May 14, 2010 (CIDRAP News) – Low levels of flu activity across the United States resemble a summer pattern, while globally only sporadic pandemic flu activity is occurring with the most active areas in parts of the Caribbean and Central America, according to updates today.
For the fourth week in a row no US states reported widespread activity, the Centers for Disease Control and Prevention (CDC) said today in its report for the week ending May 8. Hawaii was the only state reporting local flu activity. Half of the states and US territories reported sporadic influenza activity, with the other half reporting no activity.
Physician visits for flu-like illnesses stayed below the national baseline, and the CDC said lab-confirmed hospitalization rates have leveled out.
Deaths from pneumonia and flu continued to sink well below the seasonal baseline, and the CDC received no new reports of pediatric flu deaths.
Of 1,722 respiratory specimens tested during the latest surveillance week, only 1.5% were positive for influenza. All were influenza A, of which just over 65% were the pandemic H1N1 subtype. Subtyping was not performed for about 31% of the influenza A viruses. No influenza B viruses were detected, and one specimen tested positive for the seasonal A/H3N2 virus.
Internationally, flu activity was also low in temperate areas of the Northern and Southern Hemispheres, according to the World Health Organization (WHO), but sporadic in some tropical areas such as some Caribbean and Central American countries. Pandemic flu was geographically widespread in Jamaica and the Dominican Republic, though other respiratory viruses are cocirculating, as well.
Intense pandemic flu transmission recently reported in Cuba appears to have peaked in late April, the WHO said.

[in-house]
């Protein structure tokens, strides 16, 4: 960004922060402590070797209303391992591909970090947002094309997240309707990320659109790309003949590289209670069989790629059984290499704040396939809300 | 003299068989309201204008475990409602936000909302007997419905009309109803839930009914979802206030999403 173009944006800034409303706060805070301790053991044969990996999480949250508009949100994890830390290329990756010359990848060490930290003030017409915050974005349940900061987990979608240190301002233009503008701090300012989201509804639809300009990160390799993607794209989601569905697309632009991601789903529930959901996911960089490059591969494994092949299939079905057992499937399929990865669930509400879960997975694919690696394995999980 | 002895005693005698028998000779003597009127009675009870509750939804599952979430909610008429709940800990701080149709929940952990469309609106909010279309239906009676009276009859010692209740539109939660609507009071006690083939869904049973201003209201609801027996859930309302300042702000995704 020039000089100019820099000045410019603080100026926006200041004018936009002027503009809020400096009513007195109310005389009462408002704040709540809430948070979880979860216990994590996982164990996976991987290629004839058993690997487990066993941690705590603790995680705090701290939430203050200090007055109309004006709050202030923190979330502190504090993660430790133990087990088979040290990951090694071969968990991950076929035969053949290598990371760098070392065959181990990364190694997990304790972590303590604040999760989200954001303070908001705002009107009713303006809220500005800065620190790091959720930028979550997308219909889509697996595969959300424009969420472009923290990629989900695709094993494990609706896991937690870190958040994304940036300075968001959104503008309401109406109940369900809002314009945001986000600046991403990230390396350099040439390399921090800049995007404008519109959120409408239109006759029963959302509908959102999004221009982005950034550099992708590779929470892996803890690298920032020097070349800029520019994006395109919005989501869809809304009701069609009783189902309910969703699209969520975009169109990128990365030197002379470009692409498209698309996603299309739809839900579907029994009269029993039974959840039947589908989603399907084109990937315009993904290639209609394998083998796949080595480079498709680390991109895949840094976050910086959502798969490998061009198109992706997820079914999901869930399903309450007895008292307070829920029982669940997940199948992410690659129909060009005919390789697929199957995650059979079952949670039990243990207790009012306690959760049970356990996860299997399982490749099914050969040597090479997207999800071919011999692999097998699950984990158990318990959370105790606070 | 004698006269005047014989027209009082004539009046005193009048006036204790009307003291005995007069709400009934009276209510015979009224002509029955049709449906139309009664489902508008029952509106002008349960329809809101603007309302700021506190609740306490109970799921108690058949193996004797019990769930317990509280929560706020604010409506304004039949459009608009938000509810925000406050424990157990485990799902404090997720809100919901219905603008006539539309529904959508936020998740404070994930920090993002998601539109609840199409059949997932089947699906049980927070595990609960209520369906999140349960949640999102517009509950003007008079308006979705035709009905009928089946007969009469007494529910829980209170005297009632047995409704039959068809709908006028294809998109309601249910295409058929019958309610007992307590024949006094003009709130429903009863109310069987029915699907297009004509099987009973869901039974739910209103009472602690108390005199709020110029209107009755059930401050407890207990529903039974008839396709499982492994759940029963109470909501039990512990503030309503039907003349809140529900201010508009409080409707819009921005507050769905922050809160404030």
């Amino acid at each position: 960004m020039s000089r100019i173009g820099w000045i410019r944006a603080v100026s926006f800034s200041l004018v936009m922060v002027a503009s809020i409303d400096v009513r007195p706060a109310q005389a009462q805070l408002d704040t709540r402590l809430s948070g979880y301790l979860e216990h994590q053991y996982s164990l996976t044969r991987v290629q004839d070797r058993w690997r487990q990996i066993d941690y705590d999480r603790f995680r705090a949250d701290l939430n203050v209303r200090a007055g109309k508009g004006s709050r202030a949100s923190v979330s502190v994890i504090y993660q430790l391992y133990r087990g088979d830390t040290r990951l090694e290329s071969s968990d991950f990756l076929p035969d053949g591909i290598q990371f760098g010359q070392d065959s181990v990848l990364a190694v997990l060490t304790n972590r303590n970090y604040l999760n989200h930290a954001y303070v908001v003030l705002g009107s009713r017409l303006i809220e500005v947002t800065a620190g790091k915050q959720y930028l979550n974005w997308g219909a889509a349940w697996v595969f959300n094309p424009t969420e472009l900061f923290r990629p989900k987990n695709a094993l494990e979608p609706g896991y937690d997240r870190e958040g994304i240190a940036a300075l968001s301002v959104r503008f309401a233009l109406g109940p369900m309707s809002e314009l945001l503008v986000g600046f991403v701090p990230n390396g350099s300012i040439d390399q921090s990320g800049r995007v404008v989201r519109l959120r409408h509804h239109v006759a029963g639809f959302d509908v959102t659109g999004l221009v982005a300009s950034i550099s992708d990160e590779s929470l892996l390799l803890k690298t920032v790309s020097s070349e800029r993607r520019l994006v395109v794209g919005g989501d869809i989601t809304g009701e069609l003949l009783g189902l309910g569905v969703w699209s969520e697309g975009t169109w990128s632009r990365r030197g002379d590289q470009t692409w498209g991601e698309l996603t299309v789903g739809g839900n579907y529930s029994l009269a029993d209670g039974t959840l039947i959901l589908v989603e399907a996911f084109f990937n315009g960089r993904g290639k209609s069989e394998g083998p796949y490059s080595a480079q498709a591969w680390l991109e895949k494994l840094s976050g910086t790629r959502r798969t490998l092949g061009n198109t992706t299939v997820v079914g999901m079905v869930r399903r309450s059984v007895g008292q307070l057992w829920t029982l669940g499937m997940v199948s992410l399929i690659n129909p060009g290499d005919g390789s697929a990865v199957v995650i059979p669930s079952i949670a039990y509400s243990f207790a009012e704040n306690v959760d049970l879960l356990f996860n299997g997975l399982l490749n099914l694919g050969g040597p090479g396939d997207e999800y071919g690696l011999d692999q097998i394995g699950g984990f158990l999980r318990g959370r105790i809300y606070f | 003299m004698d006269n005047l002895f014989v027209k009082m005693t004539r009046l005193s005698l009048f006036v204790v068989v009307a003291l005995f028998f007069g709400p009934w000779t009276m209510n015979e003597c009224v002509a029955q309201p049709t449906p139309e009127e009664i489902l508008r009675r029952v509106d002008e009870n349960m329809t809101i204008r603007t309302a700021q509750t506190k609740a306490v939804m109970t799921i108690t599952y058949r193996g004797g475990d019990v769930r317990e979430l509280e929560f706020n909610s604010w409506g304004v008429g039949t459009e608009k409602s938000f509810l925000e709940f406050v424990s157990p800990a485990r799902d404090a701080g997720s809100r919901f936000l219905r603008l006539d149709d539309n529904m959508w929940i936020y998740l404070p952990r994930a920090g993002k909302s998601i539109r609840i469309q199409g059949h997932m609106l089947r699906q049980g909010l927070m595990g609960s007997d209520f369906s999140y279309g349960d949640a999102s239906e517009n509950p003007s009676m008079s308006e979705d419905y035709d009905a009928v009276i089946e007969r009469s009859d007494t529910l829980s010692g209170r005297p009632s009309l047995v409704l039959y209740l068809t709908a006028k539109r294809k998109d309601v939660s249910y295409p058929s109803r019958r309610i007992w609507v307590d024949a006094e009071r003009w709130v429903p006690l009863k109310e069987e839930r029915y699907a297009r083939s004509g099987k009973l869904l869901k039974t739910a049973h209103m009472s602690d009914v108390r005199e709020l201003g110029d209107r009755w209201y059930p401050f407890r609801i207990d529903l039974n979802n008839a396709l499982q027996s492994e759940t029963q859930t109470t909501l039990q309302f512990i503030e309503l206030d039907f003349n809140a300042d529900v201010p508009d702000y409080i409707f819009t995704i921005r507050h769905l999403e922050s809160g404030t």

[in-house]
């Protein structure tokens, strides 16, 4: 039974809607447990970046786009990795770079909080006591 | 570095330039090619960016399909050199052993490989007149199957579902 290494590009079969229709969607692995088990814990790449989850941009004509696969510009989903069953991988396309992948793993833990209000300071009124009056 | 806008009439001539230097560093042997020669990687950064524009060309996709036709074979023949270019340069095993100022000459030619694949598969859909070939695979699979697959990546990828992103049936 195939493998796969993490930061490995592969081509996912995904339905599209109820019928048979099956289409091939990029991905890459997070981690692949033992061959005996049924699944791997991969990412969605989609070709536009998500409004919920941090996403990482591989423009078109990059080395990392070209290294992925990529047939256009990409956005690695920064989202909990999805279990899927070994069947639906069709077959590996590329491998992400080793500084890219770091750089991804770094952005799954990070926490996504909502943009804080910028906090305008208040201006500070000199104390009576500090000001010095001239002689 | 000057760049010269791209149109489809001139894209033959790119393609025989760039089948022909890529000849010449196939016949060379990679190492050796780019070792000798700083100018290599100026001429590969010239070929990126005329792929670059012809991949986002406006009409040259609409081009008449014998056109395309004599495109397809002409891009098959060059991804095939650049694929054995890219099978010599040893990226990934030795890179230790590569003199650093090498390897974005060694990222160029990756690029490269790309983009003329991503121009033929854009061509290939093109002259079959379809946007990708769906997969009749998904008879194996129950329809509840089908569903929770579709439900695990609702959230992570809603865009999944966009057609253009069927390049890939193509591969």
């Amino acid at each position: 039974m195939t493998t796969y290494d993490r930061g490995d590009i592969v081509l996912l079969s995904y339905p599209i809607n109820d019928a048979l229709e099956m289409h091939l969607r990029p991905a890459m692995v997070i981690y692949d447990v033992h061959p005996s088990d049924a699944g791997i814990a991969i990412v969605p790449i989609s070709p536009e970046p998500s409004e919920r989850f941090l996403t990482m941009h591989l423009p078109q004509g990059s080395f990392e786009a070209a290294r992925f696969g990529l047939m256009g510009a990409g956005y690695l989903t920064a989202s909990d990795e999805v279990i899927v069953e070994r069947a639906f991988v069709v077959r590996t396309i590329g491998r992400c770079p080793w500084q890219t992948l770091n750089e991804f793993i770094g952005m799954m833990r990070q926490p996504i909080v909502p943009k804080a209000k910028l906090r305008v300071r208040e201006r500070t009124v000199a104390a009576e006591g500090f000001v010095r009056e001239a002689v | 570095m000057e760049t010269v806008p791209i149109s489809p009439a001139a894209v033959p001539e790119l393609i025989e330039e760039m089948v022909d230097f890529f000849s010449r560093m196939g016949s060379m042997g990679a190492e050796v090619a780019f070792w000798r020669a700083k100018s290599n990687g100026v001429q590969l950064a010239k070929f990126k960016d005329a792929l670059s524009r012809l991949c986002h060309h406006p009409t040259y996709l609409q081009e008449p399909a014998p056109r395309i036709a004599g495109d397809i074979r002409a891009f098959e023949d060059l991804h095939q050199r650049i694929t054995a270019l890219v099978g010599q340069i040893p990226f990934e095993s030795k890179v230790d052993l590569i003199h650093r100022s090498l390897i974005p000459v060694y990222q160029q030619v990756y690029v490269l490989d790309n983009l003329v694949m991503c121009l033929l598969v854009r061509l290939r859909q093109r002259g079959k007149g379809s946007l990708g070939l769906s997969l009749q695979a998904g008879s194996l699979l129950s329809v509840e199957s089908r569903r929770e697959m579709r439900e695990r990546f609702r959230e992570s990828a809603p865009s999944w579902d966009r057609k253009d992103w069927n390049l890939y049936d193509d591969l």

Regional pandemic flu spread was reported in other Central America and tropical areas of South America countries, though illnesses such as respiratory syncytial virus (RSV) and adenovirus are also circulating. The WHO added that Chile continues to report local increases of pandemic flu infections, along with other respiratory illnesses.
Active areas of pandemic flu transmission in Southeast Asia include Bangladesh, Malaysia, and Singapore, the WHO said. Earlier this week a Malaysian health ministry official reported clusters of flulike illnesses in Kuala Lumpur and five states and that 13 patients were being treated in intensive care units, according to a May 12 report from Bernama, a Malaysia-based news agency. The WHO said pandemic flu activity in the country has been elevated since the middle of April.
East Asian countries such as China and areas such as Hong Kong and Taipei continue to report low but persistent levels of influenza B transmission, according to the WHO.
In the Southern Hemisphere, which is entering its winter flu season, New Zealand health officials recently reported a rise in flulike illnesses, though levels were still below baseline, and Australian authorities reported relatively low levels of flu-like illnesses, some of which they attributed to RSV and other viruses.
Pandemic flu activity in African countries appears to be subsiding, with influenza B virus cocirculating in some areas such as Cameroon. Namibia's health ministry reported 80 suspected pandemic flu infections from 5 of the country's 13 regions, the South Africa based Southern Times reported today. Seven of the cases have been confirmed, and test results are pending on 73 other cases.
In European countries, pandemic flu and other respiratory infection activity remained sporadic, with influenza B persisting in many areas, especially the Russian Federation and Italy. However, on the global level the pandemic H1N1 virus still predominates, making up nearly 100% of flu viruses typed in Canada, Chile, and the United States and accounting for 84% of viruses subtyped overall.
Four more cases of oseltamivir-resistant pandemic H1N1 were reported to the WHO for the week ending May 12, raising the global total to 289. The CDC today reported no new cases of osteltamivir resistance in the United States.
May 14 CDC flu update
May 14 WHO global influenza update
May 6 New Zealand flu surveillance update